As the political situation on the Island stabilised and the parliament in Northern Ireland has been reestablished as part of the Belfast agreement it was understood that all religious and cultural traditions on the island would be afforded equal status. A lot of work has been afforded by both parliaments on the Island to promote greater understanding and cooperation between North and South and the different internal Northern traditions and identities. But alas little recognition has been given to the different cultural identities in the South, especially one of its oldest the Anglo Irish or British Irish identity, with the exception of the Ulster Scot. Successive Governments since independence have gone to great lengths to promote a mono cultural identity in the state. In many cases they have used the educational system and the media to promote an identity for the state that is Republican, Roman Catholic and everything else is less Irish. The view that the Anglo Irish and British Irish identity does not exist in the South is born out by the comments of one politician when he stated some years back, “The Irish state is a seamless society”. I as a member of that tradition strongly disagree that this is a seamless society. It is plain for all to see that this state is multicultural. Not only does it have its long established Anglo Irish/ British Irish cultural identity it also has new cultures and identities from other mainland European countries.
Now that the social and political problems of the past have been somewhat addressed and for the first time in the life of many their is little or no political motivated violence, their is a growing confidence that people like me who identify with the Anglo-Irish or British Irish can slowly come forward. The recent moves by the Irish Government to promote a greater understanding of all Irish men and women who gave their lives in the two world wars is welcomed. As a member of the Dublin and Wicklow Lodge I also welcome the opening of the new Boyne heritage centre. I hope the many that visit this centre will gain a wider understanding of Orangeism and why this famous battle took place. The recent granting of financial aid to Orange Lodges in the boarder areas is also a sign that the state here is starting to move forward. The next step that is long over due and would be to invite Her Majesty Queen Elizabeth II to the Republic of Ireland and for the Republic to rejoin the commonwealth. I will do an article on this in a future newsletter. This would final show that this state has finally matured. As things on the political and social side are moving forward I also think it is time for the Orange institution to move forward. From a Southern perspective I would agree that a lot of work needs to be done in order to counter the large amount of negativity that was attached to the institution over the years but with time I believe this can be achieved. I welcome the recent moves by Grand Lodge of Ireland to promote the Orange tradition especially the Ulster Scots but I think the Anglo Irish needs to be promoted as well. It is to this tradition that many Orange brethren and potential brethren in Southern Ireland are drawn from.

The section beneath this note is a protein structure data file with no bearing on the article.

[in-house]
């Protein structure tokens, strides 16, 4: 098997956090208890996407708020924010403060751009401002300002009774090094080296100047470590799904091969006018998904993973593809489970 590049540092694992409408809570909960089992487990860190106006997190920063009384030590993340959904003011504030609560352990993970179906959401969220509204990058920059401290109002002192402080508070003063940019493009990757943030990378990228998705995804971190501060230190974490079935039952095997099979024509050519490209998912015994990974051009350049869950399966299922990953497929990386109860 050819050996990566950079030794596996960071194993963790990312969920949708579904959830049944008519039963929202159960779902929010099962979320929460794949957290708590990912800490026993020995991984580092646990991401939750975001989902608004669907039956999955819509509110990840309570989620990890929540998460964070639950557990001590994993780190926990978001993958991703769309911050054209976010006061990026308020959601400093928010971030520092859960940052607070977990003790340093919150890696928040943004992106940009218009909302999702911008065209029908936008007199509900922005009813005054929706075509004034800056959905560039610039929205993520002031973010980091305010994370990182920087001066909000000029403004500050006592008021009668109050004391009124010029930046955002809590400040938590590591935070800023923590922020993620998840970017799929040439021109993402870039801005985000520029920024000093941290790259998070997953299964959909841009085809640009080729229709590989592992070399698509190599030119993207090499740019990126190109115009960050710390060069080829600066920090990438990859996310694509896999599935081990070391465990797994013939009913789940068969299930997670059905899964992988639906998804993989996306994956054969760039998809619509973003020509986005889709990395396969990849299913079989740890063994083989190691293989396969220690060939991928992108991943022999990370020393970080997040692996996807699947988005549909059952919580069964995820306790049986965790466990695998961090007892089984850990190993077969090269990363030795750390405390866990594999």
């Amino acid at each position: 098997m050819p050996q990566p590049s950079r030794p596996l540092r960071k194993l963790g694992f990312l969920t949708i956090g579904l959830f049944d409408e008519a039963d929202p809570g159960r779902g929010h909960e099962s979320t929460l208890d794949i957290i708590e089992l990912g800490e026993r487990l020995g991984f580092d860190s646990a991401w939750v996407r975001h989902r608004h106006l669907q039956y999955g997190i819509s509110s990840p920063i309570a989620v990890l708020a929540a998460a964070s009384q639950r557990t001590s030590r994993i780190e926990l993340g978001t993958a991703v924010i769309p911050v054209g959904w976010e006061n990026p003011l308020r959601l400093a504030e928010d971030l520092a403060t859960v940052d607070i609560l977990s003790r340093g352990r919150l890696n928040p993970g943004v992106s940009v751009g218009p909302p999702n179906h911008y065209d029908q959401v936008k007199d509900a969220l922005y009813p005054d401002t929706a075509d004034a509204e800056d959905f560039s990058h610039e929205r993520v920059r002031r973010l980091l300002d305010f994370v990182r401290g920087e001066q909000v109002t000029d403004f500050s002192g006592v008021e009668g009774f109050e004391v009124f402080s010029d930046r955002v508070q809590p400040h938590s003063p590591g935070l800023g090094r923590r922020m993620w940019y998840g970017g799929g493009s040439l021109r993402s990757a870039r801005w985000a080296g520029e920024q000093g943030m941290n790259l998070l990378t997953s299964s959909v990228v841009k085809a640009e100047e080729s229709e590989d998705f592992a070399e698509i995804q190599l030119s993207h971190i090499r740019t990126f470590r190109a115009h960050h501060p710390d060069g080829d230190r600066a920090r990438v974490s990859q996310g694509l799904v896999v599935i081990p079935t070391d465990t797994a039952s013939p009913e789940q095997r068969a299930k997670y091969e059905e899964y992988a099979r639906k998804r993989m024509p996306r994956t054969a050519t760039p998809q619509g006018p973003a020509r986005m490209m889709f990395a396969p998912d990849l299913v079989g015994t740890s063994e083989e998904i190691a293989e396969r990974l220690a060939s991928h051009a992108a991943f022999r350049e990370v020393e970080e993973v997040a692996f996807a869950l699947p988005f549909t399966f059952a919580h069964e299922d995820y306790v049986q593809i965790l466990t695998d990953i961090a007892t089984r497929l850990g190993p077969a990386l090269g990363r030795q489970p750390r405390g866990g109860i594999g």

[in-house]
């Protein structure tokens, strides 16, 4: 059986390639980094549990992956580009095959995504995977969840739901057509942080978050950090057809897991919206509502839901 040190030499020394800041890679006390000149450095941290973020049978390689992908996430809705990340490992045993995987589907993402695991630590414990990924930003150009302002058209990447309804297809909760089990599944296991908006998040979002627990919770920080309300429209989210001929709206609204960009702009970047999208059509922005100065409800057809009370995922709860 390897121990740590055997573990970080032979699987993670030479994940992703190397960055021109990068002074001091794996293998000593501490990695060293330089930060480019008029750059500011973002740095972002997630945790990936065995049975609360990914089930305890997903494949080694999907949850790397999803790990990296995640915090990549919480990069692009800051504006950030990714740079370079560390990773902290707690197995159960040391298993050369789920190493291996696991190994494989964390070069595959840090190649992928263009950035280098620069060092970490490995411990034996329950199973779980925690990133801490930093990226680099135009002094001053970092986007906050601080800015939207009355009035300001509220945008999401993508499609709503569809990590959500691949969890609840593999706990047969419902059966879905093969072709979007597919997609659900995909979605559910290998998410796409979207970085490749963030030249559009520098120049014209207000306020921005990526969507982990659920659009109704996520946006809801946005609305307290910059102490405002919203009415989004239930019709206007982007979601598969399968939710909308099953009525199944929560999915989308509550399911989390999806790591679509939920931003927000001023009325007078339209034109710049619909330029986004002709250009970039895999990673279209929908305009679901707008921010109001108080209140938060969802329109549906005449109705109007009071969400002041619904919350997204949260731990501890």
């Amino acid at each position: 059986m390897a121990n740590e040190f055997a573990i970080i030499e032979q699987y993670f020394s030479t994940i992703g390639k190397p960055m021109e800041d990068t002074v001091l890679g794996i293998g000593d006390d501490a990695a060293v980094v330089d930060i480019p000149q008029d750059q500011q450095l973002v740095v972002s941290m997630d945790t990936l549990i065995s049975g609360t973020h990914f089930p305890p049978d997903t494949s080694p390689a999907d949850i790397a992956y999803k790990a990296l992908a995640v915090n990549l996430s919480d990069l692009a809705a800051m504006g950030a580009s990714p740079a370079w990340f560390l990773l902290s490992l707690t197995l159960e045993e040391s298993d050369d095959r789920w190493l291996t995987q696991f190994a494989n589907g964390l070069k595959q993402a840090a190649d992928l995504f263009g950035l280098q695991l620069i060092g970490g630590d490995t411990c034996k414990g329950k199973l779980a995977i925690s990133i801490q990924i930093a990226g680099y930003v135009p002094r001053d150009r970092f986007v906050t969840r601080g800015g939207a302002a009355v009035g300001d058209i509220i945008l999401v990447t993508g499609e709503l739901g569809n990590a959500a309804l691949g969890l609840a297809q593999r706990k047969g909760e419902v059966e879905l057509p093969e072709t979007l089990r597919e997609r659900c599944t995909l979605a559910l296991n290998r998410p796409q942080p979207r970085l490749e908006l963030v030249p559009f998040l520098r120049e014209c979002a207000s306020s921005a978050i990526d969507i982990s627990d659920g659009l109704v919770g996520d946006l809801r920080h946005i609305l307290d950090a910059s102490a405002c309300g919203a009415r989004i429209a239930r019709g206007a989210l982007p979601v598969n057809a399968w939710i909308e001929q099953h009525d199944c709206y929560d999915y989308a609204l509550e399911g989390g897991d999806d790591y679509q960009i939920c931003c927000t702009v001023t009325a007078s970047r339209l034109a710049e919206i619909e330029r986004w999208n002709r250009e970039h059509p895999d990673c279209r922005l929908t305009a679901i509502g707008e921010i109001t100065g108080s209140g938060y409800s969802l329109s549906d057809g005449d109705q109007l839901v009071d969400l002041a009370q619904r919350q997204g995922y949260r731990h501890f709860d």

As a member of the Dublin Lodge I would like to see the Grand Orange Lodge of Ireland return to basics. The fundamental foundation stone on which the Institution was built is to defend, promote and protect Irish Protestants and it is to this foundation we should return. I would like to see the Grand Lodge of Ireland should produce a program that would fully inform and educate the people of Ireland (the whole Island) as to what Orangeism is and what the Grand Orange Lodge of Ireland and its Lodges stands for today. This program should reflect a modern institution relevant to a modern society. An institution that will act as a voice for the Protestant people of Ireland in matters relating to the Protestant ethos in Health and Education. As a southern Protestant and proud member of the Dublin and Wicklow Lodge I know of many (of the Anglo-Irish and British Irish) who fully support the principles of Orangeism and a role to protect, support and defend Protestants. It is my sincere belief that if the Institution grasped this opportunity their is no reason why lodges, in time, cannot be reopened throughout Ireland.